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View synonyms for incisive

incisive

[ in-sahy-siv ]

adjective

  1. penetrating; cutting; biting; trenchant:

    an incisive tone of voice.

    Synonyms: sardonic, sarcastic, mordant, acid

  2. remarkably clear and direct; sharp; keen; acute:

    an incisive method of summarizing the issue.

  3. adapted for cutting or piercing.
  4. of or relating to the incisors:

    the incisive teeth.



incisive

/ ɪnˈsaɪsɪv /

adjective

  1. keen, penetrating, or acute
  2. biting or sarcastic; mordant

    an incisive remark

  3. having a sharp cutting edge

    incisive teeth



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Derived Forms

  • inˈcisively, adverb
  • inˈcisiveness, noun

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Other Words From

  • in·cisive·ly adverb
  • in·cisive·ness noun
  • unin·cisive adjective
  • unin·cisive·ly adverb
  • unin·cisive·ness noun

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Word History and Origins

Origin of incisive1

From the Medieval Latin word incīsīvus, dating back to 1520–30. See incise, -ive

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Example Sentences

The show works as well as it does because it’s richly observed, wittily scripted, brilliantly cast and subtly acted, with a sense of humor that’s both sophisticated and incisive in its skewering of academia’s particular brand of pretentiousness.

From Time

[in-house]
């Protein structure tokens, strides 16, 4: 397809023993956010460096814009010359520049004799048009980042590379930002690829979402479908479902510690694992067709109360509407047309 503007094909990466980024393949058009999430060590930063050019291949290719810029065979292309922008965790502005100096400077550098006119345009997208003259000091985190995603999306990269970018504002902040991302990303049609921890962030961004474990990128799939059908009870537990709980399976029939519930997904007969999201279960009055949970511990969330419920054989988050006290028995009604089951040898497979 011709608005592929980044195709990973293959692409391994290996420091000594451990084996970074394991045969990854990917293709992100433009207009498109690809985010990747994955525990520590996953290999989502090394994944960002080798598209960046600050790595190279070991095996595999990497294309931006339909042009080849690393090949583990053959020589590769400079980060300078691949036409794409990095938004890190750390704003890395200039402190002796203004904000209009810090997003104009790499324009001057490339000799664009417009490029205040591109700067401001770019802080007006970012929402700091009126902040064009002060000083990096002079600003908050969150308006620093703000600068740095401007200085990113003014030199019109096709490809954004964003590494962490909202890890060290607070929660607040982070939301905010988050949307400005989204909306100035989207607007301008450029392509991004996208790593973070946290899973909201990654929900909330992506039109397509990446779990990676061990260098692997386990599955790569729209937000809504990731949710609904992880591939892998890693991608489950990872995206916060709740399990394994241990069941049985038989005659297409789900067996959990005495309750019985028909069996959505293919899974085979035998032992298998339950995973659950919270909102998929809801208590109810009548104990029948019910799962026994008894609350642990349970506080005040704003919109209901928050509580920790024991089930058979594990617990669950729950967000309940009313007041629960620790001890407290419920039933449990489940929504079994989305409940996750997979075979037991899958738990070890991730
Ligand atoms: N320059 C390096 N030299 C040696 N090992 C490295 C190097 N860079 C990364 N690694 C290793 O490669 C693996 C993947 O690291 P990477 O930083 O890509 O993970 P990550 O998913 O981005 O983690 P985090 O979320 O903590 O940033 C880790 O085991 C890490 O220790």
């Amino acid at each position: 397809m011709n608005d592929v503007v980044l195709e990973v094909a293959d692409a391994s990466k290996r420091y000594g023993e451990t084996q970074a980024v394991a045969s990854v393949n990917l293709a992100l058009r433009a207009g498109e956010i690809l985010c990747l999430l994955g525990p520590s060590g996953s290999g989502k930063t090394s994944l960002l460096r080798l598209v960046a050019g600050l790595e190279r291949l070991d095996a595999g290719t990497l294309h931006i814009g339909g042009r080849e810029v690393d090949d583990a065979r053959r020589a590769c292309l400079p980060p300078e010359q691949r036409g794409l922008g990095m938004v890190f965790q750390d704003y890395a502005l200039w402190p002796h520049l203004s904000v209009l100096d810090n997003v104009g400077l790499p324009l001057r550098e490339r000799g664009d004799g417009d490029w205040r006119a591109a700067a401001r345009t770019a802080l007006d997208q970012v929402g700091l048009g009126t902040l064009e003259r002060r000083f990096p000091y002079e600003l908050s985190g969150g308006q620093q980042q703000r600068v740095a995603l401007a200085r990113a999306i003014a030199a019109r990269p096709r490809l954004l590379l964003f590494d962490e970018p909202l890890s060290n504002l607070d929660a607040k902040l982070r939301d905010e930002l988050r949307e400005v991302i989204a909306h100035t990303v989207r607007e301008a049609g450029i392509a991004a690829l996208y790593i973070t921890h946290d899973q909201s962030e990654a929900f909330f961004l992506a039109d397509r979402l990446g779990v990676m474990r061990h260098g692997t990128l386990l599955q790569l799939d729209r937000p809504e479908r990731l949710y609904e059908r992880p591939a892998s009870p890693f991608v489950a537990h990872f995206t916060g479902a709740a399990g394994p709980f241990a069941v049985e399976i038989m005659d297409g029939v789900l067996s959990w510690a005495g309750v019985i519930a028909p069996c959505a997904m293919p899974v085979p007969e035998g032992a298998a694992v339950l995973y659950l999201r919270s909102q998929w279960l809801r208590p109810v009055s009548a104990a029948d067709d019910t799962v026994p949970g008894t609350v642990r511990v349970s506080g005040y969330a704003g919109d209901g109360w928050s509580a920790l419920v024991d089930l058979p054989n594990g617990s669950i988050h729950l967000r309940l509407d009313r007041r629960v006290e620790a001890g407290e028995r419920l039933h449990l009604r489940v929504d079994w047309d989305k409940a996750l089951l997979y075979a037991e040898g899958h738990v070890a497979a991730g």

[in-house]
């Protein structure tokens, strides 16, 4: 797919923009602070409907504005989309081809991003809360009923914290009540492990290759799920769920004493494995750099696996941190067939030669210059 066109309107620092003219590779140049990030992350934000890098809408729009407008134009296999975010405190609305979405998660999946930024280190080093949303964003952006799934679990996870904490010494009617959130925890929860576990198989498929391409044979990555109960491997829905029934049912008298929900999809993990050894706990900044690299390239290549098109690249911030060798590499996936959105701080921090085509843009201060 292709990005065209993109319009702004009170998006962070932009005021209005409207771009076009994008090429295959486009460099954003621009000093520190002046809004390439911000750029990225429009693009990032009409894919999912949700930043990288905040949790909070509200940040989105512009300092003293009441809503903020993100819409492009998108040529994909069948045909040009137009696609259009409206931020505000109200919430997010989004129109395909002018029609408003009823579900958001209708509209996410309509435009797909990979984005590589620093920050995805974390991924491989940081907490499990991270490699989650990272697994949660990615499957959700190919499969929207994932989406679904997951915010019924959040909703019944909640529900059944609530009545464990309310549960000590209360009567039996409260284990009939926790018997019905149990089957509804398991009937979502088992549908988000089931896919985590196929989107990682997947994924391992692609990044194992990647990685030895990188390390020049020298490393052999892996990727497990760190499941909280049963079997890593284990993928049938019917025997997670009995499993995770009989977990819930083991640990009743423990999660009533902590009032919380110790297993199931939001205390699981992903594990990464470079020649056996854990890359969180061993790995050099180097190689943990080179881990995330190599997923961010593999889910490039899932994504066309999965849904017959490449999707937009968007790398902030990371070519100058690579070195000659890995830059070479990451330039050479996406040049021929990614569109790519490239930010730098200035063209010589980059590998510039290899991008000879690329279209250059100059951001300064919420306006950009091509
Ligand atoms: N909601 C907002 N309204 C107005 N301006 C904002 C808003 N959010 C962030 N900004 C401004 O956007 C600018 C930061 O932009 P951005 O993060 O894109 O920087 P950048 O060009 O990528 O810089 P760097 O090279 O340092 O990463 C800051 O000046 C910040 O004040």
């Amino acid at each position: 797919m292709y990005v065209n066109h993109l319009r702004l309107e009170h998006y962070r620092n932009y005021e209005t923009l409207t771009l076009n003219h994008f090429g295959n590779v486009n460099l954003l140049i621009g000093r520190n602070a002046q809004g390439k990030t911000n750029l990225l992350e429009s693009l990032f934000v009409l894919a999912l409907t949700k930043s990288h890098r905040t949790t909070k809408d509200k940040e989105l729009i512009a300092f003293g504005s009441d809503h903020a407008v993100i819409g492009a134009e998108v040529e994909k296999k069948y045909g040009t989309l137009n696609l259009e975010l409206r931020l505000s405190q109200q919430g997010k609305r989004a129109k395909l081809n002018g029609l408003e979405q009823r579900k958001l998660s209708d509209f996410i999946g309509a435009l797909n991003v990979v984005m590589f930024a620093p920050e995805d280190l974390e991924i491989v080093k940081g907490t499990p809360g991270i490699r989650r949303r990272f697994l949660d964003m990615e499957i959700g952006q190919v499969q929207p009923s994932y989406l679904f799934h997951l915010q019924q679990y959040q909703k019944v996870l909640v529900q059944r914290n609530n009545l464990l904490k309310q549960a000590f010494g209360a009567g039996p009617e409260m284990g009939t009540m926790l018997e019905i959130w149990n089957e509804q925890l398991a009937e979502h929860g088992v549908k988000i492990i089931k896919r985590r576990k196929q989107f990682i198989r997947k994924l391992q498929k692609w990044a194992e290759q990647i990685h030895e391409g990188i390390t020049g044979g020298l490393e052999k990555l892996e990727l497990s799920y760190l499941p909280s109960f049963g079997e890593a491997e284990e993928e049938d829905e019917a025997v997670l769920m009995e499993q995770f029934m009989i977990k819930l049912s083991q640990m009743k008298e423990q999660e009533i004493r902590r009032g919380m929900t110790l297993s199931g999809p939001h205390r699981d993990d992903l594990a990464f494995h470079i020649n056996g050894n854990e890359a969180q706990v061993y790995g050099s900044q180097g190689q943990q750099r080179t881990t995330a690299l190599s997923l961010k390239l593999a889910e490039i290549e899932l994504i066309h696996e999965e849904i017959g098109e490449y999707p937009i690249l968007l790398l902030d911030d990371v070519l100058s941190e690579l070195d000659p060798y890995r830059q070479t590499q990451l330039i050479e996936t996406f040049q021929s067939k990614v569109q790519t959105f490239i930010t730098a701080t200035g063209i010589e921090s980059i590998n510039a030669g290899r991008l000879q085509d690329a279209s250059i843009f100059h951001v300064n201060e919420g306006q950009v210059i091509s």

The two hosts approach it like stand-up comedians but the actual commercial and cultural analysis is sharp and incisive.

From Digiday

While he rallies late and fills the latter third with incisive insights about issues of race and gender and about Williams’s life in the public eye, his nonlinear writing often diffuses much of what originally made Williams so compelling.

Regardless of its imperfections, Jenkins’ vision is still executed in a thoughtful, incisive way that will hopefully serve as a blueprint for more shows and films like it in the future.

It won’t be as incisive as it might have been if it had been undertaken the first week of January 2020 and everything was on the table, but I still think it’s not too late.

It is a joy to watch Shafer seamlessly work incisive commentary on contemporary life into a fast-paced spine-chiller.

His correspondence, much of which survives, is that of an incisive and articulate observer.

Equally incisive were Danny Welbeck and Daniel Sturridge, and the three young Afro-Englishmen electrified the game.

John Jenkins describes Miller as an “incisive witness both to scientific acumen and religious belief.”

But unlike Bloom and Eagleton, his books have been, while erudite and incisive, unashamedly populist.

Immediately her own reassumed a harsh, proud set, her voice became even more incisive and cold.

He has six incisive and two canine teeth in each jaw, without reckoning the grinders.

His speech was rather incisive, considering how little he had seen of Paul.

Next above him in age is the host; shrewd, brusque, incisive of speech and manner.

The little woman was so combative and incisive that this always seemed a necessary precaution on the part of that gentleman.

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